Robert Crohan/Staff Writer
Americans have spent the past few months adjusting to the “new normal,” waiting to go back to the way things were before the pandemic. But will they?
One of our pastimes that has moved online for the time being is dating. Indeed, such an idea was unthinkable even a decade ago, but we—excluding the bravest—are forbidden from going to dinner, a walk in the park, or hugging and kissing. The reaction to this will inevitably be split, between those already using dating apps that enjoy it, those using them who do not and those who have not given them a try yet.
I currently use dating apps and have had a mixed to negative experience with them. I can see myself using them indefinitely, but as a social person I prefer person-to-person interaction. My assumption has been that I can have the apps as a backup, but now I am slightly uncomfortable with the possibility of doing all of my dating on them.
This comes as more and more people give up in-person dating and as online dating grows in popularity. In 2019, a study found that nearly 40% of US couples now meet online first, and I know a number of people at FIU who are dating online. An event forcing us to embrace technology like never before could rapidly accelerate this trend.
If online dating is here to stay even after the pandemic, it could definitely help hook up people who do not normally or cannot go out, and those who may get too much anxiety in-person, or have disabilities. It could allow people to save money that would be spent on food or tickets, and limiting the environment can allow us to focus on the other person more easily. In addition, instead of being limited to who is in South Florida at the time, we could more easily meet potential lovers from all over the world.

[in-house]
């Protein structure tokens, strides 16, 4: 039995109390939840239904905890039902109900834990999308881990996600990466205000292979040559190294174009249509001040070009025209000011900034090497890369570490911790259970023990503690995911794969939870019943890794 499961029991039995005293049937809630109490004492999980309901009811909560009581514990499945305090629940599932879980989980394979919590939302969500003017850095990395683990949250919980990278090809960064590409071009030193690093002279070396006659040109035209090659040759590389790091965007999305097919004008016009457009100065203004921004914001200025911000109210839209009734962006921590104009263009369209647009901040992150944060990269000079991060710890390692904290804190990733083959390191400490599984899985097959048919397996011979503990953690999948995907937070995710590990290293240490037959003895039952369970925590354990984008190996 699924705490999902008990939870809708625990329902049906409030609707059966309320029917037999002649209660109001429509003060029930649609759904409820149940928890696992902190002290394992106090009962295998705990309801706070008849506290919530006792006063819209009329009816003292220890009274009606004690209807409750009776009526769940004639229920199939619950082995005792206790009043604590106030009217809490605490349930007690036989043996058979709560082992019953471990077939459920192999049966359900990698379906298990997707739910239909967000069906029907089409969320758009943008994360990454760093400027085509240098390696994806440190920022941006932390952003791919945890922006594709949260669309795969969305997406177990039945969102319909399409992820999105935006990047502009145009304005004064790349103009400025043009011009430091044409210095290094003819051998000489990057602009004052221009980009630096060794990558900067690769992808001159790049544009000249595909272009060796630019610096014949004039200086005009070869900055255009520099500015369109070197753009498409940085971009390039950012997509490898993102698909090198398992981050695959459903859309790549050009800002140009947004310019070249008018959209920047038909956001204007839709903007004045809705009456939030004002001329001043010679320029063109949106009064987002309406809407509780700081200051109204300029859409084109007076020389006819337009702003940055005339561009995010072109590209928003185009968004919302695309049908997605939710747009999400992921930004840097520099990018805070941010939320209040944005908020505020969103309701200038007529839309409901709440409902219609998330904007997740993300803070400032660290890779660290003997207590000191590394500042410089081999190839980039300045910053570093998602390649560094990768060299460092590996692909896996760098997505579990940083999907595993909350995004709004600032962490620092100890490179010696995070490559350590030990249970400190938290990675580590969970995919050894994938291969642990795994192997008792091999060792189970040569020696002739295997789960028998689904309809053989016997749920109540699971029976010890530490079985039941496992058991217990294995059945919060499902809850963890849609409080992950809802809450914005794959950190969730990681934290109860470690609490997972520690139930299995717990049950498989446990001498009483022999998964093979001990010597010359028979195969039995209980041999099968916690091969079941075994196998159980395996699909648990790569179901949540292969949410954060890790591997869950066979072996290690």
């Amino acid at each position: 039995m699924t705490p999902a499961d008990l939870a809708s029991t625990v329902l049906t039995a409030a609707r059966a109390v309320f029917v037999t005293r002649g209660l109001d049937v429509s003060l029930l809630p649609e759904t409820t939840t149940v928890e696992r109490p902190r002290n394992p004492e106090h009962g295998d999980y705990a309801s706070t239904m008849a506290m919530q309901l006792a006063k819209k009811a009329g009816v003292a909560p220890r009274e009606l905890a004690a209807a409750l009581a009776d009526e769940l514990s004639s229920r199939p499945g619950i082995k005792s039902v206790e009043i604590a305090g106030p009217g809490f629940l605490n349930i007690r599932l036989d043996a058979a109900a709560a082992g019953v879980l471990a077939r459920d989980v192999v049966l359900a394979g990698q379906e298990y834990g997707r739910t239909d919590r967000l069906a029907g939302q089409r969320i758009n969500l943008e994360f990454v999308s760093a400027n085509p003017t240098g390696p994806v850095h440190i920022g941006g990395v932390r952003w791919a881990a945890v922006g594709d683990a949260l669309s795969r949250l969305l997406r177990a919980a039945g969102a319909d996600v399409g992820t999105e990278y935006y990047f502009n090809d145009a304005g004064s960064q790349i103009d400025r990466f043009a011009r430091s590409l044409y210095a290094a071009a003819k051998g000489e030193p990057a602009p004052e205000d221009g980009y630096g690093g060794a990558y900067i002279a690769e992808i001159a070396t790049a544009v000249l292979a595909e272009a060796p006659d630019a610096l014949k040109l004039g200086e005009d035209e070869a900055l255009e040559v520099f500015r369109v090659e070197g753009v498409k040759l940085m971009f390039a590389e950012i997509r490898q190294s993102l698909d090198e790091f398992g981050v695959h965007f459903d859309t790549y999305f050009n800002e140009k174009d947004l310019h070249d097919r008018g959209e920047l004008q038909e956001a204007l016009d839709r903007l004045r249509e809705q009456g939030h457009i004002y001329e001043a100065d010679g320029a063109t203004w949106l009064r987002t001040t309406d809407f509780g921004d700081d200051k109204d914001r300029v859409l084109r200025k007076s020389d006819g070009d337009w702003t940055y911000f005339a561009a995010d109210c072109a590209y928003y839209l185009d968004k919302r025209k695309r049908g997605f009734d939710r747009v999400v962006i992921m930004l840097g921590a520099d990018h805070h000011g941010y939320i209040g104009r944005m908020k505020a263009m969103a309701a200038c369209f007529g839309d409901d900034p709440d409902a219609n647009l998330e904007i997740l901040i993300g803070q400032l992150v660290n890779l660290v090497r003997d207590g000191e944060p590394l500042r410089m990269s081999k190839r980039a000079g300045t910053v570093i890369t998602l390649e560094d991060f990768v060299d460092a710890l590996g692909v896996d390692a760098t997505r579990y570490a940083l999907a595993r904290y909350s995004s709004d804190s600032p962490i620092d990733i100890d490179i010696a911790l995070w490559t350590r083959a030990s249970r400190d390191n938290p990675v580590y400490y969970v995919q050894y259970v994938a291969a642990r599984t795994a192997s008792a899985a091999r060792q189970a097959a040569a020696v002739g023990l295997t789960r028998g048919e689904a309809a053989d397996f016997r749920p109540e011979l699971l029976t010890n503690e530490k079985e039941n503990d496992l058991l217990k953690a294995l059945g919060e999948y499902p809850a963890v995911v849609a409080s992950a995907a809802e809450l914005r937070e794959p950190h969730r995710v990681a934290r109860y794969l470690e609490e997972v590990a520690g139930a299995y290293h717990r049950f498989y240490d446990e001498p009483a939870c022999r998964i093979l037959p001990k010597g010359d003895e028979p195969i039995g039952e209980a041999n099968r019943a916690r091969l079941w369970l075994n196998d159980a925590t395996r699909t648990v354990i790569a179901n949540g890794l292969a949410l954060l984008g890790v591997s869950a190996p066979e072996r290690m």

However, it could prove challenging for others who do not use much technology or especially need in-person interaction. Indeed, many can agree that some of the magic of meeting that special someone randomly in a café or on vacation will be lost if we prioritize dating online. After all, what will couples have to look back on and remember? The experience of being stuck inside forever?
Additionally, what might campus life be like, if we even go back anytime soon? Existing couples who may live far away from each other might not get to share their favorite hobbies for a long time. Those who were looking forward to meeting new people through clubs, sports and events could have a harder time doing so. And it would be uncomfortable for many who meet someone interesting in a Zoom meeting to get in touch with them after, “sliding into the DMs,” if you will.
But there remains a great chance that none of this will be the case. We could emerge from our caves craving human interaction more than ever, eager to get to those parties, clubs, on-campus events and conventions ready to find someone amazing and fall in love.
Either way, the pandemic will undoubtedly leave its mark on the world of romance, for better or worse.
Featured image by Jernej Furman on Flickr.
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